Don Valley West MPP Kathleen Wynne won the leadership of Ontario’s governing Liberals tonight, and will be Ontario’s first female premier, and the first openly gay one.
Wynne became premier-designate when she beat her main rival, Sandra Pupatello, on the third ballot of the party’s leadership convention at Maple Leaf Gardens.
She spoke only briefly after her win tonight, saying, “This is going to be a great government. We are going to build on the legacy of Dalton” — referring to retiring Premier Dalton McGuinty.
But the incoming premier faces an uphill battle to stay premier. She inherits a minority government. Her party is trailing both the Conservatives and the New Democrats in the polls. And the Liberals have alienated some traditional supporters, like public school teachers who are angry about the province’s imposed contract. About 20,000 teachers and other union members made that point clear with a massive mid-day rally outside the Gardens.
The results of the first ballot, announced this morning, had Pupatello leading Wynne by only two votes among the delegates from across the province, 599-597. Gerard Kennedy, a former Liberal MPP and MP, followed with 281 and Mississauga-Erindale MPP Harinder Takhar pulled in 235. Mississauga South MPP Charles Sousa had 222 votes and St. Paul’s MPP Eric Hoskins came in last with 150, meaning that he was dropped on the second ballot.
Pupatello opened up her lead in the second round with 817 votes. Wynne held second place with 750. But then the tide turned in Wynne’s favour, when both Sousa and Kennedy walked across the hall to Wynne, symbolically throwing their support to her. That left just the two women on the final ballot, with Wynne having clear momentum.
At around 8:40 p.m., the results were announced: 1,150 votes for Wynne, 866 for Pupatello.
“I am delighted, and I hope you can see it,” Pupatello said in her concession speech. “When I see my Ontario Liberal Party coming together for a spectacular candidate, I am thrilled for us.”
“I want to say thank you to Sandra for your energy, for your passion, for your commitment to the party,” Wynne replied. “I’m going to need you.”
In her final campaign speech this morning, Wynne surprised some by referring to her sexual orientation, asking “Is Ontario ready for a gay premier?” She said the answer is yes, because “this province has changed.” She cited the acceptance of her orientation by the voters of Don Valley West as proof.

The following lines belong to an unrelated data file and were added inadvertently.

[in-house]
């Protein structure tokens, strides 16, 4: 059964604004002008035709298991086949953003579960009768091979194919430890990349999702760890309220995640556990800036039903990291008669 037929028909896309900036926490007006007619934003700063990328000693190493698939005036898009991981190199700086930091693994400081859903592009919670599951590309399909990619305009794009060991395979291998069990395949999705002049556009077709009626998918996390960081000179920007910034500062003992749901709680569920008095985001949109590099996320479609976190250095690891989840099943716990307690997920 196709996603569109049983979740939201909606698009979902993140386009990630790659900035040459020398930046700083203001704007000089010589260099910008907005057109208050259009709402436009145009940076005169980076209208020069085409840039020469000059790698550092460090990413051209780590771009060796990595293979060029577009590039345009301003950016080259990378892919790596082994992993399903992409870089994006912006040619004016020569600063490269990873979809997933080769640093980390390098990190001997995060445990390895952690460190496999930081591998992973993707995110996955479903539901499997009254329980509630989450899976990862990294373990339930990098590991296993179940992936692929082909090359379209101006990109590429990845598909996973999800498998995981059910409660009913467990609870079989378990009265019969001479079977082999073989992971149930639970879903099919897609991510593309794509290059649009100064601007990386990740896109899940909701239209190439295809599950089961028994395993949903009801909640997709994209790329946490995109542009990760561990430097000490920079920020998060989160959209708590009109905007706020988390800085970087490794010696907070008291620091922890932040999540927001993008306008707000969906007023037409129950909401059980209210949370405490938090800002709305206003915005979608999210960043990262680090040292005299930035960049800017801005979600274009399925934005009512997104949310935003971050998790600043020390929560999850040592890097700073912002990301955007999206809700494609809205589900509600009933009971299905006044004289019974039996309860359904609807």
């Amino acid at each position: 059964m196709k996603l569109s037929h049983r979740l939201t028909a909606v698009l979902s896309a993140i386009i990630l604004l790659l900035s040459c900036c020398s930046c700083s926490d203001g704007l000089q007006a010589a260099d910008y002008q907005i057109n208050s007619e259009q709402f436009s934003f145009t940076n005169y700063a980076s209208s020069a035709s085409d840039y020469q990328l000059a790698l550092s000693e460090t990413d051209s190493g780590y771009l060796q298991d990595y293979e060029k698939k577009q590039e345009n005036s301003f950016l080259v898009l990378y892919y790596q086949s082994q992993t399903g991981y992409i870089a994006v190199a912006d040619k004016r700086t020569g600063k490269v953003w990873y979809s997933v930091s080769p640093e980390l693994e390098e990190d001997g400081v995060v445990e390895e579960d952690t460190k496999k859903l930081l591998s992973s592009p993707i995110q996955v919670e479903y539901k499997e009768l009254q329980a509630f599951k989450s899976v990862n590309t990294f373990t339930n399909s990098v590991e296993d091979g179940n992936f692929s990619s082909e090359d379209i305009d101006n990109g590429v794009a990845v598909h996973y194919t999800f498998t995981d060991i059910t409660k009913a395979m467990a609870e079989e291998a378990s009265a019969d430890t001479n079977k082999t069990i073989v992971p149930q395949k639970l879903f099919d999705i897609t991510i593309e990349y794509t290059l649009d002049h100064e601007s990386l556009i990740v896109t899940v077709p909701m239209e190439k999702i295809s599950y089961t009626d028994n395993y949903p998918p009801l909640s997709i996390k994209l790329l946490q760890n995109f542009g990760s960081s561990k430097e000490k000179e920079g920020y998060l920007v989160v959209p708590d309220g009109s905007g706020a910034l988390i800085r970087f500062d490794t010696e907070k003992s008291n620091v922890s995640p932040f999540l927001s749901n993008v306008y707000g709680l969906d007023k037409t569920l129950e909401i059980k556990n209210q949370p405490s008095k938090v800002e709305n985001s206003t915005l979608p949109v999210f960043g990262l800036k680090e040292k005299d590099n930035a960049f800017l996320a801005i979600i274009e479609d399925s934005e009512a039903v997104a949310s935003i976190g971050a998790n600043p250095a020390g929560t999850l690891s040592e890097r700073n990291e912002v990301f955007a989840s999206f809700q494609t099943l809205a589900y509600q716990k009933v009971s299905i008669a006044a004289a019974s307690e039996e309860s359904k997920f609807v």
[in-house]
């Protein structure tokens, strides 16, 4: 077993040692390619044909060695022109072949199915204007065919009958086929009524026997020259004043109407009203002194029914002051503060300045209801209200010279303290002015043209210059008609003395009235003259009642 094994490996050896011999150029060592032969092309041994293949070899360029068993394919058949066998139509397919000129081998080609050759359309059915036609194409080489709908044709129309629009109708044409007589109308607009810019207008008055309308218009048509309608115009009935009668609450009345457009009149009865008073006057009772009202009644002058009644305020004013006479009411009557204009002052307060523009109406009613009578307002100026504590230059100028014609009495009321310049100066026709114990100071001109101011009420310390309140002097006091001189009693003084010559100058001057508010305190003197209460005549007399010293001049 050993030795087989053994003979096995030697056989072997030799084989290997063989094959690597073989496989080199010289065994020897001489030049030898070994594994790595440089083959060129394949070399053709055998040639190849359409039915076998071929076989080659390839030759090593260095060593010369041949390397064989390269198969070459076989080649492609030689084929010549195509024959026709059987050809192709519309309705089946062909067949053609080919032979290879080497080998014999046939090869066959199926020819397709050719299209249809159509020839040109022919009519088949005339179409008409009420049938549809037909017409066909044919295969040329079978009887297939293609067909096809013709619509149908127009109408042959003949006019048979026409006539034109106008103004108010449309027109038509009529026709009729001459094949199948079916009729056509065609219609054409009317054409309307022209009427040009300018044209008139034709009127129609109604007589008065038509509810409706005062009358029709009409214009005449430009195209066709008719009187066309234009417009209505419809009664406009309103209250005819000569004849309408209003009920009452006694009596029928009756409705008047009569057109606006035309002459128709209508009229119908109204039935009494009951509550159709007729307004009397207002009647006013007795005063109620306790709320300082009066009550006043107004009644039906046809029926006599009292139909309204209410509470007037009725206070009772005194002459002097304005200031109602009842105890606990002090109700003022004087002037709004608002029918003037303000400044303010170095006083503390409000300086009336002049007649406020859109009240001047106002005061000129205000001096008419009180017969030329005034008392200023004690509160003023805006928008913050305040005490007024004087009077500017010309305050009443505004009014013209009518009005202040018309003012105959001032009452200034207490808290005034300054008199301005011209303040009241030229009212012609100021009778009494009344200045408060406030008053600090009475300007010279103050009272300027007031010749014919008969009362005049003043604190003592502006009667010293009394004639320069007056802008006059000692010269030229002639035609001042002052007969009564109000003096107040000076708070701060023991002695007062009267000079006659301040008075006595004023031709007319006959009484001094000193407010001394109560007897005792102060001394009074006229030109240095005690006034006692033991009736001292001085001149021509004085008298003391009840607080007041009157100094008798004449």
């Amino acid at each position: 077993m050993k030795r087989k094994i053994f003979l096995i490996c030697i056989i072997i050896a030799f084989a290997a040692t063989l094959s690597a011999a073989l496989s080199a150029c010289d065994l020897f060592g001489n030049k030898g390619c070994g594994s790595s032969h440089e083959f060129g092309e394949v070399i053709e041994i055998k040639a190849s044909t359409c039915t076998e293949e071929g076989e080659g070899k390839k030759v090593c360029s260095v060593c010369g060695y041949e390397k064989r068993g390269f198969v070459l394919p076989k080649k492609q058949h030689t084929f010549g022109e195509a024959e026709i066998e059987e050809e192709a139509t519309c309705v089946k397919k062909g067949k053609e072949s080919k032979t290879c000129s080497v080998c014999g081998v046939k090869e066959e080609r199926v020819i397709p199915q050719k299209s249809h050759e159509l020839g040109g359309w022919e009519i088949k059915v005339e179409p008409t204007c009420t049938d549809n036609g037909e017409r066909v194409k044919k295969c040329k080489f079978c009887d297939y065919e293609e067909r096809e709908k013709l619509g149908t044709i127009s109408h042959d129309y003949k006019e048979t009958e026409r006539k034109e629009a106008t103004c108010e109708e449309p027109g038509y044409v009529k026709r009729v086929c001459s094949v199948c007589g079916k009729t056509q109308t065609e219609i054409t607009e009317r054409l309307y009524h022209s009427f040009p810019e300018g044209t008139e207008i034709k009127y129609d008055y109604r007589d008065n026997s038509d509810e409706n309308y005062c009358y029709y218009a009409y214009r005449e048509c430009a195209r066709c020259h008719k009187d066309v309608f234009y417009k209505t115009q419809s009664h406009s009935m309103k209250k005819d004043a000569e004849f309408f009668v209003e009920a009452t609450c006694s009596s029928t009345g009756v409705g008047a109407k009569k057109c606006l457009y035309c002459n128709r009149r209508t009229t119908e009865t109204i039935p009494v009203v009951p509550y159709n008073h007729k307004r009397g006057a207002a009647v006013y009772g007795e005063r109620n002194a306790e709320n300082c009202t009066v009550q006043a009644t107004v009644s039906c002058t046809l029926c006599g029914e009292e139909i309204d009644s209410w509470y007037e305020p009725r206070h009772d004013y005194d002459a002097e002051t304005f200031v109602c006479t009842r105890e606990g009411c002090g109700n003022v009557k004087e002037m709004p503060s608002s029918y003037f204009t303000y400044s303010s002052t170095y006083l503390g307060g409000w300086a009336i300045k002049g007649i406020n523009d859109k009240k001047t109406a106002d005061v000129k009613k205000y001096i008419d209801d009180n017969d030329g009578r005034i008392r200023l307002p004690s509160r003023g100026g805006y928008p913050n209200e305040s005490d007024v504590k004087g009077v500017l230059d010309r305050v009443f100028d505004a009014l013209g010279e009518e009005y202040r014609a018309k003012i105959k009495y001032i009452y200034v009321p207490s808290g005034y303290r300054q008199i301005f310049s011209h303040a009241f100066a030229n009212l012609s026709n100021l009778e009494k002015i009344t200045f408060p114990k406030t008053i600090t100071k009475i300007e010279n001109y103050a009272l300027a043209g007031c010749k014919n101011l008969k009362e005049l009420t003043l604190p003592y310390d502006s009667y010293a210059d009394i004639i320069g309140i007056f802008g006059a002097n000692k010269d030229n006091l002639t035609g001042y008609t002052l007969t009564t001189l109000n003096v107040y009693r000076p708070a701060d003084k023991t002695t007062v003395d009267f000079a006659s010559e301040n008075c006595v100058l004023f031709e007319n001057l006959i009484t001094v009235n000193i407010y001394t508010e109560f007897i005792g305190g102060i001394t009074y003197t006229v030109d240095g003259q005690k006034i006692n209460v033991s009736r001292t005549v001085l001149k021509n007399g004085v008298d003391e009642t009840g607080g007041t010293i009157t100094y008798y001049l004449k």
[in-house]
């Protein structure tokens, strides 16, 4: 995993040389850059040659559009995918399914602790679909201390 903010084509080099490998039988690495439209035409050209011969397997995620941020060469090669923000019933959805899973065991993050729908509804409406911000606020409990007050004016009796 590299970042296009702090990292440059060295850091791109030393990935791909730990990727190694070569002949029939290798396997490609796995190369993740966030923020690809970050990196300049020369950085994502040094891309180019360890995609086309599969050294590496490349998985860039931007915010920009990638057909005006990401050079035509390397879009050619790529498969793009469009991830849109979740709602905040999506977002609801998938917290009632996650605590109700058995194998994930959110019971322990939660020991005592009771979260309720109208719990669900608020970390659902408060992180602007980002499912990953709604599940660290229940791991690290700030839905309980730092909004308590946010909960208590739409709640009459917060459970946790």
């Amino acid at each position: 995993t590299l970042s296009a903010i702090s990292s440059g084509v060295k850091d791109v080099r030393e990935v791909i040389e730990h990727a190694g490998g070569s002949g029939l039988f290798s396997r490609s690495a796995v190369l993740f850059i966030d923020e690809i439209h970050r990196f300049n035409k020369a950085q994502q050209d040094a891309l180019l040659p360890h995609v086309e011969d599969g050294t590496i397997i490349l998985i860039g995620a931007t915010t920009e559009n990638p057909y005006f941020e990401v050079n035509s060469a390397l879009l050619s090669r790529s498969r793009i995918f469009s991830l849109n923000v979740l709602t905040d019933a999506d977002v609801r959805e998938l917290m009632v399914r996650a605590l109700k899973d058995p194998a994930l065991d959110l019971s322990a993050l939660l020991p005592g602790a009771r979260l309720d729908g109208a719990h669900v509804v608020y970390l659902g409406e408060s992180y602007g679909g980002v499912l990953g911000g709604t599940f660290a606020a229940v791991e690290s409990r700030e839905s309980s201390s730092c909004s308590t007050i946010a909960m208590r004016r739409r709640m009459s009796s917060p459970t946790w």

Wynne was first elected in Don Valley West in 2003. The riding includes the northwestern third of East York. Wynne is 59 years old, has three children, and lives with her spouse, consultant Jane Rounthwaite.
While Wynne’s election represents two firsts — Ontario’s first female and first openly gay premier — she is not the first premier from the East York area. That was George Stewart Henry, who was a farmer in East York before becoming first a member of the provincial legislature for the riding then known as York East and then premier of the province from 1930 until 1934.
In a campaign interview with the Observer before the convention, Wynne was asked about her priorities if she won.
“I want to try to govern,” she said. “I would propose we put together a throne speech and we finalize a budget, and we go back to the legislature and attempt to govern. I would want to have a quick, but complete discussion about what goes into the budget, and what problems we are facing. I would work with the opposition leaders to get support to implement the budget.
The Observer also asked her about the alienation between the Liberals and some of its traditional constituencies.
“I describe myself as a progressive,” she said. “I really believe government is a force for good in our communities. I’m very interested in resolving issues that have developed between us and teachers, and the broader public sector. I’m not the type of person who believes it’s the best idea to impose public sector agreements, for example. My hope would be that there are collective agreements in place and we won’t have to impose legislation in the new session. I think that we have been in very difficult economic times; we had to make some very difficult economic decisions. Those of us at the table really grappled with that. Some of the processes around those decisions haven’t been what they could have been and the premier has acknowledged that, and so my hope would be that we can repair those relationships, and then put in better relationships going forward.”